Chapter 8. Configuring network bonds using the web console

Learn how network bonding works and configure network bonds in the RHEL 8 web console.

Note

The RHEL 8 web console is build on top of the NetworkManager service.

For details, see Getting started with NetworkManager for managing networking.

Prerequisites

8.1. Understanding network bonding

Network bonding is a method to combine or aggregate network interfaces to provide a logical interface with higher throughput or redundancy.

The active-backup, balance-tlb, and balance-alb modes do not require any specific configuration of the network switch. However, other bonding modes require configuring the switch to aggregate the links. For example, Cisco switches requires EtherChannel for modes 0, 2, and 3, but for mode 4, the Link Aggregation Control Protocol (LACP) and EtherChannel are required.

For further details, see the documentation of your switch and Linux Ethernet Bonding Driver HOWTO.

Important

Certain network bonding features, such as the fail-over mechanism, do not support direct cable connections without a network switch. For further details, see the Is bonding supported with direct connection using crossover cables? KCS solution.

8.2. Bond modes

In RHEL 8 there are several mode options. Each mode option is characterize by specific load balancing and fault tolerance. The behavior of the bonded interfaces depends upon the mode. The bonding modes provide fault tolerance, load balancing or both.

Load balancing modes

  • Round Robin: Sequentially transmit packets from the first available interface to the last one.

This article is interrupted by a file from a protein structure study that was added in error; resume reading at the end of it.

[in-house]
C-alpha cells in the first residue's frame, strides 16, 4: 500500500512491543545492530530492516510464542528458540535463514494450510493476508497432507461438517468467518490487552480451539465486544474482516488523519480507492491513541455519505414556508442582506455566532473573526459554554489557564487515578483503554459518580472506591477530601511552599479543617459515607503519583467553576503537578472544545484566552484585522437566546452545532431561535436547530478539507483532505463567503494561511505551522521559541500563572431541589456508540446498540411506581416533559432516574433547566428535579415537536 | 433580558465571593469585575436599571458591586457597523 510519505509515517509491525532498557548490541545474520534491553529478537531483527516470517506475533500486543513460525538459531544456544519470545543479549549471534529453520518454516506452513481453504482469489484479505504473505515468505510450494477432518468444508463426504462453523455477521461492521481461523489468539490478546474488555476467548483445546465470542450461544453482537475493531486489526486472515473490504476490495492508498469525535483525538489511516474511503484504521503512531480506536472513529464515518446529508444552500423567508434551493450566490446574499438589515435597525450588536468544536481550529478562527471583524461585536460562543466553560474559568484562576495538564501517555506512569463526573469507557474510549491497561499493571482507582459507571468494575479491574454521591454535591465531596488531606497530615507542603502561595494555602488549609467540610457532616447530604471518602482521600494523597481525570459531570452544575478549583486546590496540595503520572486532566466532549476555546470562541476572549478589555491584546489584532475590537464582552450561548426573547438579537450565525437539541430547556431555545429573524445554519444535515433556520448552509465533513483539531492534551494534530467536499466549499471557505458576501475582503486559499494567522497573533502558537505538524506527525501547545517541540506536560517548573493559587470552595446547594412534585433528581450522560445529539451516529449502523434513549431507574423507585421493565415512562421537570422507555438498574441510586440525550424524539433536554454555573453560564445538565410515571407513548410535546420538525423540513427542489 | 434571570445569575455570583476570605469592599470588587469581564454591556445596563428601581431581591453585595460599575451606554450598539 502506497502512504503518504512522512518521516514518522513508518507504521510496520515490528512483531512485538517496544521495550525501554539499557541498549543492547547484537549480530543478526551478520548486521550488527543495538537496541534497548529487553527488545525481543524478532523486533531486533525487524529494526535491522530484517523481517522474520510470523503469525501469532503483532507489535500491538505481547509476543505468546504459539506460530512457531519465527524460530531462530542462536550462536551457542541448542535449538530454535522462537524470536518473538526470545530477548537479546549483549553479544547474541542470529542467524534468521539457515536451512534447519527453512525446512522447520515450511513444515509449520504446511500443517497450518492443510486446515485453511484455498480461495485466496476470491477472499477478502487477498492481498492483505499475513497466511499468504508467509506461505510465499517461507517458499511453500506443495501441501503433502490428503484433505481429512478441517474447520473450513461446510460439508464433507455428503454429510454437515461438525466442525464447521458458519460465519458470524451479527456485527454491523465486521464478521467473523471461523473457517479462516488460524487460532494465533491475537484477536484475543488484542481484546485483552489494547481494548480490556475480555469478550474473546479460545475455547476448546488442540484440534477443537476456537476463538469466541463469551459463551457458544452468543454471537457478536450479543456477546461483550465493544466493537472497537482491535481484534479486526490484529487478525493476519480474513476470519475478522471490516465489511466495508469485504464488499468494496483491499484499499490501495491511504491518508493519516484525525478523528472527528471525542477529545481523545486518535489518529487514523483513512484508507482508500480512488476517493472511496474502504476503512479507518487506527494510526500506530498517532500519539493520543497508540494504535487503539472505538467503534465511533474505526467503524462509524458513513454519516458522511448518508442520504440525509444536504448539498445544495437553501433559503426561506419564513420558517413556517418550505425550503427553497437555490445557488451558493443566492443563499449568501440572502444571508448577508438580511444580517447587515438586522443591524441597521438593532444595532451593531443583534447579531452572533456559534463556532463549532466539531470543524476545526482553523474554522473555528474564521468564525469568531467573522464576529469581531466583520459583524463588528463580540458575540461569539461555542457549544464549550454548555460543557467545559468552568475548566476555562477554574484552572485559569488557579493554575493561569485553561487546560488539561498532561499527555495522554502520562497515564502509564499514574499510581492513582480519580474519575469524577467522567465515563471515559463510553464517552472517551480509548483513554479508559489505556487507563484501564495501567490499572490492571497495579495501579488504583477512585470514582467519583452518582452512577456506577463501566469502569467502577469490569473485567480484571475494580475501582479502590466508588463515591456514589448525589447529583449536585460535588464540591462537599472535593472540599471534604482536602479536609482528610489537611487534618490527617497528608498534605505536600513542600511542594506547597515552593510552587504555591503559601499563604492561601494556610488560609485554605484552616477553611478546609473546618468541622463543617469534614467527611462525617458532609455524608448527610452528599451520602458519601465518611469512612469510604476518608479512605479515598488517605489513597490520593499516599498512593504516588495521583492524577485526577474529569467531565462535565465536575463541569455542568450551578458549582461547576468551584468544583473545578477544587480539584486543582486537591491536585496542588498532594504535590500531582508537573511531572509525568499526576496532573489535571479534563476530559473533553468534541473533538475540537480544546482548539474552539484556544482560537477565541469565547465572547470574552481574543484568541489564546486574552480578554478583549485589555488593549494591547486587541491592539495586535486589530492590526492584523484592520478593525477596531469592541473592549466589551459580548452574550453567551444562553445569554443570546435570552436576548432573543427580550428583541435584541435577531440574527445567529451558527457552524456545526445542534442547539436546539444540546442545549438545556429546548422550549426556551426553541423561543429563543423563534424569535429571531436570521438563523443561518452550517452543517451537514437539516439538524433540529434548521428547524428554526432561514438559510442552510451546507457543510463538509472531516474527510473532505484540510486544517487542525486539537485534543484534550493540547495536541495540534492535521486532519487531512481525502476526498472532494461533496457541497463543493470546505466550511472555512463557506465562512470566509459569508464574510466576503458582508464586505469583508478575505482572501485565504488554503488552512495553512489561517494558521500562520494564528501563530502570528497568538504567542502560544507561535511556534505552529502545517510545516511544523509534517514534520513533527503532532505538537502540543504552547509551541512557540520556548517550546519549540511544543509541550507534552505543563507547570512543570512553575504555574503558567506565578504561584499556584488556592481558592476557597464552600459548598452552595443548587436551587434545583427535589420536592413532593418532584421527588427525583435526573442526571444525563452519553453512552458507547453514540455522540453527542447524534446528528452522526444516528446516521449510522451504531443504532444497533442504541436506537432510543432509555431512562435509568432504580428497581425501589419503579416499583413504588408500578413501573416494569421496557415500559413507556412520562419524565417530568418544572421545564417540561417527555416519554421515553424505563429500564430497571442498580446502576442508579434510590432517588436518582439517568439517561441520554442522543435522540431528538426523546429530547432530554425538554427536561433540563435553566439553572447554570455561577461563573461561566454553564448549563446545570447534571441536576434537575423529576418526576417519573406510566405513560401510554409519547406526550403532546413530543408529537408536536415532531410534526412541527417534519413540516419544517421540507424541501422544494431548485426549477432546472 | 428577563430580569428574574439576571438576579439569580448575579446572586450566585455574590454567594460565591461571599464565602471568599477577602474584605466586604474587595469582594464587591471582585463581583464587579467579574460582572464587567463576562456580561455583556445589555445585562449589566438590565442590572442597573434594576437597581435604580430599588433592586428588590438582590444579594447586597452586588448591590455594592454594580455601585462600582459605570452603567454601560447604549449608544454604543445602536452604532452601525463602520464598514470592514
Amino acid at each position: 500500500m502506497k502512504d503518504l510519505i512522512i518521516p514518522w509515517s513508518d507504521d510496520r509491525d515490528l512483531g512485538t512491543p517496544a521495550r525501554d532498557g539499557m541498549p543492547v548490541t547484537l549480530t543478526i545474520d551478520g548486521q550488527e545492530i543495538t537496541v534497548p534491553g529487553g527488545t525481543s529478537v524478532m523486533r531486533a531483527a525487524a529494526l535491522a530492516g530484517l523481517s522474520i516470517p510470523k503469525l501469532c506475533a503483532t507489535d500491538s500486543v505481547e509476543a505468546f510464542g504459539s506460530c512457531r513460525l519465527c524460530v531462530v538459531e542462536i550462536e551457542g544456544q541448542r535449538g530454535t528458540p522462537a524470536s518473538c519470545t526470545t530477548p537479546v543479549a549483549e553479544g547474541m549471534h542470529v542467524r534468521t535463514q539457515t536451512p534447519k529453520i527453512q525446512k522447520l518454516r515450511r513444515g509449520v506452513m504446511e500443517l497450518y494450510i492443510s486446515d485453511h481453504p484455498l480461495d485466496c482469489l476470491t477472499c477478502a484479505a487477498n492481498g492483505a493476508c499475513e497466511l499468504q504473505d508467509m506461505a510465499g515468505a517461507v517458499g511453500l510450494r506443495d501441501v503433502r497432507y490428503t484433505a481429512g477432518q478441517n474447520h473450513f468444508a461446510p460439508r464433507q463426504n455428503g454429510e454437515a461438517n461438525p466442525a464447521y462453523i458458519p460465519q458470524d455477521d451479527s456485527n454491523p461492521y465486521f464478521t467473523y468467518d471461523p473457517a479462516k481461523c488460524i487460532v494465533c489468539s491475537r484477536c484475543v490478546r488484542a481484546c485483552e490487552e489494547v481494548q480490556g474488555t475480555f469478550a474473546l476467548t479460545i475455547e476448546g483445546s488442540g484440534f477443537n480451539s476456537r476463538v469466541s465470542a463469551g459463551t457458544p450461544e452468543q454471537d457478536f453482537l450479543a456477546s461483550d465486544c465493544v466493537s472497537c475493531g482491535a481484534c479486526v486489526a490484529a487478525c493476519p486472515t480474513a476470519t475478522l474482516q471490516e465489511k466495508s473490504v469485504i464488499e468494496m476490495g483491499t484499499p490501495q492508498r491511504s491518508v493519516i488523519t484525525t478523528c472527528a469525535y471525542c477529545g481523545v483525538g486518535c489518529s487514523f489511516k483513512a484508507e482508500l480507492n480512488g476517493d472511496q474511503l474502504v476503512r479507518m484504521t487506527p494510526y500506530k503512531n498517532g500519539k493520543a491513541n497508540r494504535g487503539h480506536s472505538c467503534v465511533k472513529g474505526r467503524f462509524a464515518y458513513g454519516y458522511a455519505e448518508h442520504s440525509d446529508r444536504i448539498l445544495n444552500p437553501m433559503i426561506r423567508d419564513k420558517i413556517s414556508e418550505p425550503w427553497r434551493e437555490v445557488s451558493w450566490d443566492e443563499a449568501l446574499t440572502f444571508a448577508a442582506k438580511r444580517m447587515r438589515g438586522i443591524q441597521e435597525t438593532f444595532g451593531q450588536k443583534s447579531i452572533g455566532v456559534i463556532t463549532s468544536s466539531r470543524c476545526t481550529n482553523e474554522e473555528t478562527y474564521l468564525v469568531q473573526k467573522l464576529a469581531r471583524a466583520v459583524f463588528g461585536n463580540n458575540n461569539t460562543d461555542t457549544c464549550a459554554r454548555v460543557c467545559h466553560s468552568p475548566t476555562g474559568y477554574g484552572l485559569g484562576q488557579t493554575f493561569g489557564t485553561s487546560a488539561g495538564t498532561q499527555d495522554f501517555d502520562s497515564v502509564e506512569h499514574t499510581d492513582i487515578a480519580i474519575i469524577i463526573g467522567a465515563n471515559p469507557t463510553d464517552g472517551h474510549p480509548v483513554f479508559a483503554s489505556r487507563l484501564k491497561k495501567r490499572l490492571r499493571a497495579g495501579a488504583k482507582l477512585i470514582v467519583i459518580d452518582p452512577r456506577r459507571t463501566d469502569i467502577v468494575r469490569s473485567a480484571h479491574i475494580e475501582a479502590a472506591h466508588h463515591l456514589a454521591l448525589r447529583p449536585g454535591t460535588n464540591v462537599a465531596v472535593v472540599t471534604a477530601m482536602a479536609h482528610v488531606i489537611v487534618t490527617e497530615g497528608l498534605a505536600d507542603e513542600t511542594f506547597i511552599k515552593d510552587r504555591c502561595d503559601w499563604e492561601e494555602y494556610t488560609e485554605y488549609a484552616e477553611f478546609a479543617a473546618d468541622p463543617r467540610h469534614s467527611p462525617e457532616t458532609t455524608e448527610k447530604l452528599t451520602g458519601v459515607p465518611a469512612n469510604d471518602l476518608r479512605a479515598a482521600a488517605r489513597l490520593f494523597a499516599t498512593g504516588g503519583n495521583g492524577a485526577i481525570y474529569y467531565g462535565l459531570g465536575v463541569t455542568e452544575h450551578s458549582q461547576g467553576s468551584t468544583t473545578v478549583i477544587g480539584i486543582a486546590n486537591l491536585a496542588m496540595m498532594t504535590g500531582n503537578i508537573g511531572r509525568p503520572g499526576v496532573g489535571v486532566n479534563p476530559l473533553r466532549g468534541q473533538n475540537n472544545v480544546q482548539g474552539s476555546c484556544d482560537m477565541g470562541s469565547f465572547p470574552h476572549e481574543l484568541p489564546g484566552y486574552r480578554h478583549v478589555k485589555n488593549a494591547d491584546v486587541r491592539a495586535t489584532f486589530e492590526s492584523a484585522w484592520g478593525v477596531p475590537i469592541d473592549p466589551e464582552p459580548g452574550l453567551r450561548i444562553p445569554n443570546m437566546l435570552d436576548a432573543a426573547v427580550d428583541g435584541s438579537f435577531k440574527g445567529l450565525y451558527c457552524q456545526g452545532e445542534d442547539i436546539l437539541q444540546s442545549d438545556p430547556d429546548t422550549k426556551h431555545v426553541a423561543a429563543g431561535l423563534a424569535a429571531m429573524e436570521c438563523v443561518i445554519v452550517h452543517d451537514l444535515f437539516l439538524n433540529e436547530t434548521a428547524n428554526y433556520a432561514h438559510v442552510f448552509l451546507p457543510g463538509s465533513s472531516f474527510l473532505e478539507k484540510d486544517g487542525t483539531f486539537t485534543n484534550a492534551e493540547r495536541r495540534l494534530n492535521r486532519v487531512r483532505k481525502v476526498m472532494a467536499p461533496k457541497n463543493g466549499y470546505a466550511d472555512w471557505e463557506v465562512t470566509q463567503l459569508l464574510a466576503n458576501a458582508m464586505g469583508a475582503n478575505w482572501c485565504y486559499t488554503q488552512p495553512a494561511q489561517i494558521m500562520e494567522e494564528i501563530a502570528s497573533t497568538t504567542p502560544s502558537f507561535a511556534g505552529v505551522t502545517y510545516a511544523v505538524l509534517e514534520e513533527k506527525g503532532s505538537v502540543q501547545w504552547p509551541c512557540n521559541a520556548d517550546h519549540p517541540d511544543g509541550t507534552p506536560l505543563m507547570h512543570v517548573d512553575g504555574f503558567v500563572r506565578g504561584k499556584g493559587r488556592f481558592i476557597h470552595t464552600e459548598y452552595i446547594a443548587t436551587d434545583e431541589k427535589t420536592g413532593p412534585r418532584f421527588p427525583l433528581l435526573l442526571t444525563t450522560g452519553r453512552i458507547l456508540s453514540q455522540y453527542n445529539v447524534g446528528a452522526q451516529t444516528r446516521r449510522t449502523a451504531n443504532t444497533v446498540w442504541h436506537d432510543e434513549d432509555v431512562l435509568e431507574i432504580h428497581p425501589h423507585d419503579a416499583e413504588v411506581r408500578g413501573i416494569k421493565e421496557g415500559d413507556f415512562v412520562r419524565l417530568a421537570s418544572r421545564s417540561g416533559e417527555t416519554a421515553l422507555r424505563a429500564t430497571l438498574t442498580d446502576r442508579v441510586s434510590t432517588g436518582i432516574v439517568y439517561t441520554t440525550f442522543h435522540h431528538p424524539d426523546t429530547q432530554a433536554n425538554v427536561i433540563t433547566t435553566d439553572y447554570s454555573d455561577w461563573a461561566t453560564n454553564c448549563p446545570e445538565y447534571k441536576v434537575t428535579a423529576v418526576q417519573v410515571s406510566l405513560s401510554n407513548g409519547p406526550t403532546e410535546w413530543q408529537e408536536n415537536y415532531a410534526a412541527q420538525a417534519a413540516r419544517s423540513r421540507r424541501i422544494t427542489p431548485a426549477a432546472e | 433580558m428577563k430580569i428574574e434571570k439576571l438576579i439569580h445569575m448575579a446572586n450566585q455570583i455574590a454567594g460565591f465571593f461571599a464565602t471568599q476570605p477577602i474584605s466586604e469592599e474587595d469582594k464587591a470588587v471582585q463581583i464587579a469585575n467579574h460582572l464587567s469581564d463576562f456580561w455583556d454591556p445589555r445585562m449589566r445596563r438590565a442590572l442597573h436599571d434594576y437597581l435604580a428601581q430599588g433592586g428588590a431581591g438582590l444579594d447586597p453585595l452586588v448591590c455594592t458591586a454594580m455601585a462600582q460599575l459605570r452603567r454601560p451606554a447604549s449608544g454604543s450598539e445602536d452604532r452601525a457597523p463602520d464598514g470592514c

Fault tolerance modes

  • Active Backup: Only when the primary interface fails, one of a backup interfaces replaces it. Only a MAC address used by active interface is visible.
  • Broadcast: All transmissions are sent on all interfaces.

    Note

    Broadcasting significantly increases network traffic on all the bonded interfaces.

Fault tolerance and load balancing modes

  • XOR: The destination MAC addresses are distributed equally between interfaces with a modulo hash. Each interface then serves the same group of MAC addresses.
  • 802.3ad: Sets an IEEE 802.3ad dynamic link aggregation policy. Creates aggregation groups that share the same speed and duplex settings. Transmits and receives on all interfaces in the active aggregator.

    Note

    This mode requires a switch that is 802.3ad compliant.

  • Adaptive transmit load balancing: The outgoing traffic is distributed according to the current load on each interface. Incoming traffic is received by the current interface. If the receiving interface fails, another interface takes over the MAC address of the failed one.
  • Adaptive load balancing: Includes transmit and receive load balancing for IPv4 traffic.

    Receive load balancing is achieved through Address Resolution Protocol (ARP) negotiation, therefore, it is necessary to set Link Monitoring to ARP in the bond’s configuration.

8.3. Adding a new bond using the web console

Configure an active-backup bond on two or more network interfaces using the web console.

Other network bond modes can be configured similarly.

Prerequisites

  • Two or more network cards are installed in the server.
  • The network cards are connected to a switch.

Procedure

  1. Log in to the web console.

    For details, see Logging in to the web console.

  2. Open Networking.
  3. Click the Add Bond button.
  4. In the Bond Settings dialog box, enter a name for the new bond.